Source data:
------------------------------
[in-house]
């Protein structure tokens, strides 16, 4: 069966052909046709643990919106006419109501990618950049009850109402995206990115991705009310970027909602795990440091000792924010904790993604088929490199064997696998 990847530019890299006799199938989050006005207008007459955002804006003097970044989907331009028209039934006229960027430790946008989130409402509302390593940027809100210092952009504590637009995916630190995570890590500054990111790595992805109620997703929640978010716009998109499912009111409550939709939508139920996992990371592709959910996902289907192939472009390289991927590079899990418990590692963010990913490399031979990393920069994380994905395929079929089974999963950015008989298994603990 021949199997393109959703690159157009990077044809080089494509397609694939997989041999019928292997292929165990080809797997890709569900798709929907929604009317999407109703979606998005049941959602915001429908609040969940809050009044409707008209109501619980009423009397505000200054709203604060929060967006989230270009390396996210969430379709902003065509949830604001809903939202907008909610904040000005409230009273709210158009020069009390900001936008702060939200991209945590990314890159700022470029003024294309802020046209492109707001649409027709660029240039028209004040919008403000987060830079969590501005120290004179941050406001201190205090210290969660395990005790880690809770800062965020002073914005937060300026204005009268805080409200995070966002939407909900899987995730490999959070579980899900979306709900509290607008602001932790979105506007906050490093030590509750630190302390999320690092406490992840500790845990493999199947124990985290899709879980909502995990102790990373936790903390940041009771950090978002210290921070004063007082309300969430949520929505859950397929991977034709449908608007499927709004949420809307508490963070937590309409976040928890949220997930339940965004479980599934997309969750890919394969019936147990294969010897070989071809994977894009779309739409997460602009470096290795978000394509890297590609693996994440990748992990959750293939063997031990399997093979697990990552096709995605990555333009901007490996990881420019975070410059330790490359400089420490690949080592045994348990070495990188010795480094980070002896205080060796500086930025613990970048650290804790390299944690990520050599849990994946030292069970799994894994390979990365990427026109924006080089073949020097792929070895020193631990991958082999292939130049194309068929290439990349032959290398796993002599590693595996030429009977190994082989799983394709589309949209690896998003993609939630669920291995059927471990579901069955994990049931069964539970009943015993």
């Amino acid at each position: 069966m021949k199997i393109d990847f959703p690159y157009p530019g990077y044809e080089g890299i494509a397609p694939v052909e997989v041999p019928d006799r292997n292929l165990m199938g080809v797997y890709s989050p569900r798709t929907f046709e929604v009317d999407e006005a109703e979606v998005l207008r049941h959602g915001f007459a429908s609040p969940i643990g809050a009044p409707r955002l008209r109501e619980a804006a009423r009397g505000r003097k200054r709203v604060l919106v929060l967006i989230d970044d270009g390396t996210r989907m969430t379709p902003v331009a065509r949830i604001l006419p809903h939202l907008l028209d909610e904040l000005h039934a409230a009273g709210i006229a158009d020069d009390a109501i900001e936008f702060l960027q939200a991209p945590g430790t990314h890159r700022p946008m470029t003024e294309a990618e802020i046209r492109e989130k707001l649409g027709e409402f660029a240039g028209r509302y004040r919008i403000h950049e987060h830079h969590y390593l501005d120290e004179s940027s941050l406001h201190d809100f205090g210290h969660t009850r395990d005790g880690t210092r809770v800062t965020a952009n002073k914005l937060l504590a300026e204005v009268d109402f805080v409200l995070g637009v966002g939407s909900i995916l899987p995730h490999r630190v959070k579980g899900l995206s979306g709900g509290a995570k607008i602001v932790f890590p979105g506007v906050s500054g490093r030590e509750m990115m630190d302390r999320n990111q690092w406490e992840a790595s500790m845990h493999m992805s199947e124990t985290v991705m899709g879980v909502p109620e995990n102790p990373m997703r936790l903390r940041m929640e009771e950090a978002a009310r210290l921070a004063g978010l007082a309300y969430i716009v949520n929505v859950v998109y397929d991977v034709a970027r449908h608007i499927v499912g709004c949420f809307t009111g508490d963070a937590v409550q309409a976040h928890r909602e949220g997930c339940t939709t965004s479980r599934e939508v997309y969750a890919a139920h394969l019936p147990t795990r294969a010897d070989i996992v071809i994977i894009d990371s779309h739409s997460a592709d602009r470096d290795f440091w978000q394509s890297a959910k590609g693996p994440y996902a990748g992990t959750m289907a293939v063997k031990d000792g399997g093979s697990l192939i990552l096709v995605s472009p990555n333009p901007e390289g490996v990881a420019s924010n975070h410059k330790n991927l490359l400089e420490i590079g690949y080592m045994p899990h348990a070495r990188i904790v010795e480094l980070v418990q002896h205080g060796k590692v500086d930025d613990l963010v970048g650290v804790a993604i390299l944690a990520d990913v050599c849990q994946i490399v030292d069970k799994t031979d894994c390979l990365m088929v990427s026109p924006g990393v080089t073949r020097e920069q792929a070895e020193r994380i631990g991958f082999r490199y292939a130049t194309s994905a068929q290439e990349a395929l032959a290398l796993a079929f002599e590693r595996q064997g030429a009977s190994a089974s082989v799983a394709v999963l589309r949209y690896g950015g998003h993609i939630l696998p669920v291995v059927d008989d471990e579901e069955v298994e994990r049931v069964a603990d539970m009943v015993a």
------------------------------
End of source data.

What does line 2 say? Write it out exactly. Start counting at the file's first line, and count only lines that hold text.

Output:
């Protein structure tokens, strides 16, 4: 069966052909046709643990919106006419109501990618950049009850109402995206990115991705009310970027909602795990440091000792924010904790993604088929490199064997696998 990847530019890299006799199938989050006005207008007459955002804006003097970044989907331009028209039934006229960027430790946008989130409402509302390593940027809100210092952009504590637009995916630190995570890590500054990111790595992805109620997703929640978010716009998109499912009111409550939709939508139920996992990371592709959910996902289907192939472009390289991927590079899990418990590692963010990913490399031979990393920069994380994905395929079929089974999963950015008989298994603990 021949199997393109959703690159157009990077044809080089494509397609694939997989041999019928292997292929165990080809797997890709569900798709929907929604009317999407109703979606998005049941959602915001429908609040969940809050009044409707008209109501619980009423009397505000200054709203604060929060967006989230270009390396996210969430379709902003065509949830604001809903939202907008909610904040000005409230009273709210158009020069009390900001936008702060939200991209945590990314890159700022470029003024294309802020046209492109707001649409027709660029240039028209004040919008403000987060830079969590501005120290004179941050406001201190205090210290969660395990005790880690809770800062965020002073914005937060300026204005009268805080409200995070966002939407909900899987995730490999959070579980899900979306709900509290607008602001932790979105506007906050490093030590509750630190302390999320690092406490992840500790845990493999199947124990985290899709879980909502995990102790990373936790903390940041009771950090978002210290921070004063007082309300969430949520929505859950397929991977034709449908608007499927709004949420809307508490963070937590309409976040928890949220997930339940965004479980599934997309969750890919394969019936147990294969010897070989071809994977894009779309739409997460602009470096290795978000394509890297590609693996994440990748992990959750293939063997031990399997093979697990990552096709995605990555333009901007490996990881420019975070410059330790490359400089420490690949080592045994348990070495990188010795480094980070002896205080060796500086930025613990970048650290804790390299944690990520050599849990994946030292069970799994894994390979990365990427026109924006080089073949020097792929070895020193631990991958082999292939130049194309068929290439990349032959290398796993002599590693595996030429009977190994082989799983394709589309949209690896998003993609939630669920291995059927471990579901069955994990049931069964539970009943015993």